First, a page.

Some people worry that using a password manager might be complex. Truth be told, most password managers are just as easy to use as standard applications. The only difference is that, by using a password manager, you change steps for what is normally a habitual pattern of behavior. Instead of having your web browser save your login credentials (which you should never do), you type your username, open your password manager, unlock the vault, locate the entry for that website, app, or service, copy the password from the app, and paste it into the password field.
Sure, that might be more steps than you're used to taking, although likely easier than grabbing a notebook or sticky note. Yet the security gained is invaluable.
However, it doesn't have to be such a challenge. In fact, Bitwarden includes an autofill feature in both the web browser extension and the mobile app that can help make your life considerably easier. There is one small trick to using autofill in the web browser and I'm going to show you how it works.
The only things you'll need for this are a Bitwarden account, access to your vault, and the Bitwarden browser extension for your web browser of choice (available for Google Chrome, Mozilla Firefox, Opera, Microsoft Edge, Safari, Brave, Vivaldi, and Tor). That's all you need. Let's get this working.
The trick is this: You've probably added entries to your Bitwarden vault from different sources, which come in the form of URIs (Uniform Resource Identifiers). The problem is, if you save an entry from your mobile device, it won't work as an autofill entry, because of the browser extension. For example, on Android, a URI might look like this:
The web browser extension isn't going to know what to do with that address. And even though you can always copy/paste the credentials from that entry, it's not autofill. And because that autofill information will work on your mobile device, you don't want to edit it to reflect the proper entries for the desktop. What do you do?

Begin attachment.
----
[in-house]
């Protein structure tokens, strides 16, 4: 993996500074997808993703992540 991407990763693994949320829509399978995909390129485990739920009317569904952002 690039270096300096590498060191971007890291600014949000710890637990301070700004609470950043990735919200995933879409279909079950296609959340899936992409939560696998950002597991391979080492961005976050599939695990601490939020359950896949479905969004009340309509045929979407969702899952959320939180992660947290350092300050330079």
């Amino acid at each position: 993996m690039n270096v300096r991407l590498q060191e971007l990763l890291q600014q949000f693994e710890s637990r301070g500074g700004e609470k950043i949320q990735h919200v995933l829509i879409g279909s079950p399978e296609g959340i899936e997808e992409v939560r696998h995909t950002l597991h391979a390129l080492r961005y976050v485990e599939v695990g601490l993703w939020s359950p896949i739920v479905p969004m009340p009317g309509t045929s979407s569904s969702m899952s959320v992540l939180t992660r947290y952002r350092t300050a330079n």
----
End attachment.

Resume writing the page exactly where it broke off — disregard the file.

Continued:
You create a new Uniform Resource Identifier to that entry.
If you go to a website that has a working autofill entry, you'll notice a number in the Bitwarden web browser extension icon (Figure 1).
If you do not see a number, there is no autofill entry. First you can search to see if the entry is under a different URI. If so you can add another URI to that entry. If there is no entry at all, click the Bitwarden icon and then click Add A Login from the popup window (Figure 2).
You will then create a new entry for that site, making sure to use the actual URL as the URI (Figure 3).
Once you've added the URL, username, and password, click Save. Refresh the site in question in your browser and you should then see the 1 in the Bitwarden icon. Click the icon and then click the entry for the site (Figure 4) to autofill the login credentials.
Here's the thing about using autofill (and the browser extension in general). By default, the Bitwarden vault will only lock upon closing the web browser. What if you step away from your computer and fail to lock your desktop? Anyone could take advantage of that and, using autofill, quickly log into your sites and/or services.
To avoid this, you should open the extension, click on the Settings gear icon at the bottom right of the popup, and then change Vault Timeout (under Security) to a time limit (Figure 5).
By taking advantage of autofill, you will find Bitwarden considerably more efficient to use. Instead of having to copy/paste those credentials, they are now just a click away.
Jack Wallen is an award-winning author and avid supporter of open source technologies. He has covered open source, Linux, security, and more for publications including TechRepublic, CNET, ZDNet, The New Stack, Tech Target and many others since the 1990s in addition to writing over 50 novels.